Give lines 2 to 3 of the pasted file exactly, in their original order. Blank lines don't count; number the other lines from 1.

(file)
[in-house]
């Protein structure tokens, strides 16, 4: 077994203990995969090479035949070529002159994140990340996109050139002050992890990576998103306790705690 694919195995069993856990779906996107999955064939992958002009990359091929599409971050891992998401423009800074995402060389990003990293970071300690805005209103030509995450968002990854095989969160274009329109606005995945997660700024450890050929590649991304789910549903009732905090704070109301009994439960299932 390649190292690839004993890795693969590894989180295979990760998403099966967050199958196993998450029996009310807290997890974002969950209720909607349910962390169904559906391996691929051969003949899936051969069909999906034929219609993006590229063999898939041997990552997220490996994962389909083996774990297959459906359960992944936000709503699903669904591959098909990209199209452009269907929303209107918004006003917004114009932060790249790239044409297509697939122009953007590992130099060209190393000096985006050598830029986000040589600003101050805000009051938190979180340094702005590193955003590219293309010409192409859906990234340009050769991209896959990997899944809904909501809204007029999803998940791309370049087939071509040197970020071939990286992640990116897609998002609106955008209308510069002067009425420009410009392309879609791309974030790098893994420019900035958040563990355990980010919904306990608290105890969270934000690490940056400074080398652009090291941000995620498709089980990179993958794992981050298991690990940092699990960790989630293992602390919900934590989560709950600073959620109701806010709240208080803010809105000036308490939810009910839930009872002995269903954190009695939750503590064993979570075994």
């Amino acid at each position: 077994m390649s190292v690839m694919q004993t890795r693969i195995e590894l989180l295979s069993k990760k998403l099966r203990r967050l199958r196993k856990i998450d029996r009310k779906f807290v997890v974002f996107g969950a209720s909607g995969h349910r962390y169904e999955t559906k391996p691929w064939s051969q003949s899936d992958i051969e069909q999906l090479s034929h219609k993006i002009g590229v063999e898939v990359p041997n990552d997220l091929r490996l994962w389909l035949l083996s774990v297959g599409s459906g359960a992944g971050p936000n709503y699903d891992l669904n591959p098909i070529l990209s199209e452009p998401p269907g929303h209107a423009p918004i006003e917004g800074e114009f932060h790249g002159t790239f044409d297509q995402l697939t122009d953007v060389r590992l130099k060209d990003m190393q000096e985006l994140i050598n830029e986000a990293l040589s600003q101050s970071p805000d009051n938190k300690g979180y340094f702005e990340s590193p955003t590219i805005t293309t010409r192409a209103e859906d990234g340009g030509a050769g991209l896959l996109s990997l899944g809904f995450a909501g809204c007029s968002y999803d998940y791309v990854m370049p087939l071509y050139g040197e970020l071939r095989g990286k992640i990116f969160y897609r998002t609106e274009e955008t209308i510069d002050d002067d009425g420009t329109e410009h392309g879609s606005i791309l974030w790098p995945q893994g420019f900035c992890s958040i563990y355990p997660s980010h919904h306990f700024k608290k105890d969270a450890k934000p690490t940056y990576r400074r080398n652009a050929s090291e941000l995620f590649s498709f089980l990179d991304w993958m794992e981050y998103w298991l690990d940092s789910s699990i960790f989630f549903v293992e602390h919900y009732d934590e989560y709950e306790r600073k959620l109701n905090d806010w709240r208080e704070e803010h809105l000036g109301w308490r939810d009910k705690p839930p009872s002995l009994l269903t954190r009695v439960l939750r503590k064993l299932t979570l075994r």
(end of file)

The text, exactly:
């Protein structure tokens, strides 16, 4: 077994203990995969090479035949070529002159994140990340996109050139002050992890990576998103306790705690 694919195995069993856990779906996107999955064939992958002009990359091929599409971050891992998401423009800074995402060389990003990293970071300690805005209103030509995450968002990854095989969160274009329109606005995945997660700024450890050929590649991304789910549903009732905090704070109301009994439960299932 390649190292690839004993890795693969590894989180295979990760998403099966967050199958196993998450029996009310807290997890974002969950209720909607349910962390169904559906391996691929051969003949899936051969069909999906034929219609993006590229063999898939041997990552997220490996994962389909083996774990297959459906359960992944936000709503699903669904591959098909990209199209452009269907929303209107918004006003917004114009932060790249790239044409297509697939122009953007590992130099060209190393000096985006050598830029986000040589600003101050805000009051938190979180340094702005590193955003590219293309010409192409859906990234340009050769991209896959990997899944809904909501809204007029999803998940791309370049087939071509040197970020071939990286992640990116897609998002609106955008209308510069002067009425420009410009392309879609791309974030790098893994420019900035958040563990355990980010919904306990608290105890969270934000690490940056400074080398652009090291941000995620498709089980990179993958794992981050298991690990940092699990960790989630293992602390919900934590989560709950600073959620109701806010709240208080803010809105000036308490939810009910839930009872002995269903954190009695939750503590064993979570075994």
């Amino acid at each position: 077994m390649s190292v690839m694919q004993t890795r693969i195995e590894l989180l295979s069993k990760k998403l099966r203990r967050l199958r196993k856990i998450d029996r009310k779906f807290v997890v974002f996107g969950a209720s909607g995969h349910r962390y169904e999955t559906k391996p691929w064939s051969q003949s899936d992958i051969e069909q999906l090479s034929h219609k993006i002009g590229v063999e898939v990359p041997n990552d997220l091929r490996l994962w389909l035949l083996s774990v297959g599409s459906g359960a992944g971050p936000n709503y699903d891992l669904n591959p098909i070529l990209s199209e452009p998401p269907g929303h209107a423009p918004i006003e917004g800074e114009f932060h790249g002159t790239f044409d297509q995402l697939t122009d953007v060389r590992l130099k060209d990003m190393q000096e985006l994140i050598n830029e986000a990293l040589s600003q101050s970071p805000d009051n938190k300690g979180y340094f702005e990340s590193p955003t590219i805005t293309t010409r192409a209103e859906d990234g340009g030509a050769g991209l896959l996109s990997l899944g809904f995450a909501g809204c007029s968002y999803d998940y791309v990854m370049p087939l071509y050139g040197e970020l071939r095989g990286k992640i990116f969160y897609r998002t609106e274009e955008t209308i510069d002050d002067d009425g420009t329109e410009h392309g879609s606005i791309l974030w790098p995945q893994g420019f900035c992890s958040i563990y355990p997660s980010h919904h306990f700024k608290k105890d969270a450890k934000p690490t940056y990576r400074r080398n652009a050929s090291e941000l995620f590649s498709f089980l990179d991304w993958m794992e981050y998103w298991l690990d940092s789910s699990i960790f989630f549903v293992e602390h919900y009732d934590e989560y709950e306790r600073k959620l109701n905090d806010w709240r208080e704070e803010h809105l000036g109301w308490r939810d009910k705690p839930p009872s002995l009994l269903t954190r009695v439960l939750r503590k064993l299932t979570l075994r």